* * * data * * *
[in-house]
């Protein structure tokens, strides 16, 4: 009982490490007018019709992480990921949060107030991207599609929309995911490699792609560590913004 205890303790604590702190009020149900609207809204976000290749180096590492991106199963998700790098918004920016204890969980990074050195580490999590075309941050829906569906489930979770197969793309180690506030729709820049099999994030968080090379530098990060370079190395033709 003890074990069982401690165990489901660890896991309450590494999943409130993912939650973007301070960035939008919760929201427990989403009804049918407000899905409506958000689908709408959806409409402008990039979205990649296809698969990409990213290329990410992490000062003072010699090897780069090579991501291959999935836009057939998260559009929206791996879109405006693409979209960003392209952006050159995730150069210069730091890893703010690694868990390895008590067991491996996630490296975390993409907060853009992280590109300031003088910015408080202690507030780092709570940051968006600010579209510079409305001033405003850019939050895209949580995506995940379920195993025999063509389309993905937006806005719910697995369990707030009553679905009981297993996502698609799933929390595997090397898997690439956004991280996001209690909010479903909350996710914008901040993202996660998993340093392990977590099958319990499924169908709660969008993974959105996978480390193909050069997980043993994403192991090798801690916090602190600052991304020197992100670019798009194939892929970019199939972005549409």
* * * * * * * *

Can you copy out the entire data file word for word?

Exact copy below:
[in-house]
């Protein structure tokens, strides 16, 4: 009982490490007018019709992480990921949060107030991207599609929309995911490699792609560590913004 205890303790604590702190009020149900609207809204976000290749180096590492991106199963998700790098918004920016204890969980990074050195580490999590075309941050829906569906489930979770197969793309180690506030729709820049099999994030968080090379530098990060370079190395033709 003890074990069982401690165990489901660890896991309450590494999943409130993912939650973007301070960035939008919760929201427990989403009804049918407000899905409506958000689908709408959806409409402008990039979205990649296809698969990409990213290329990410992490000062003072010699090897780069090579991501291959999935836009057939998260559009929206791996879109405006693409979209960003392209952006050159995730150069210069730091890893703010690694868990390895008590067991491996996630490296975390993409907060853009992280590109300031003088910015408080202690507030780092709570940051968006600010579209510079409305001033405003850019939050895209949580995506995940379920195993025999063509389309993905937006806005719910697995369990707030009553679905009981297993996502698609799933929390595997090397898997690439956004991280996001209690909010479903909350996710914008901040993202996660998993340093392990977590099958319990499924169908709660969008993974959105996978480390193909050069997980043993994403192991090798801690916090602190600052991304020197992100670019798009194939892929970019199939972005549409």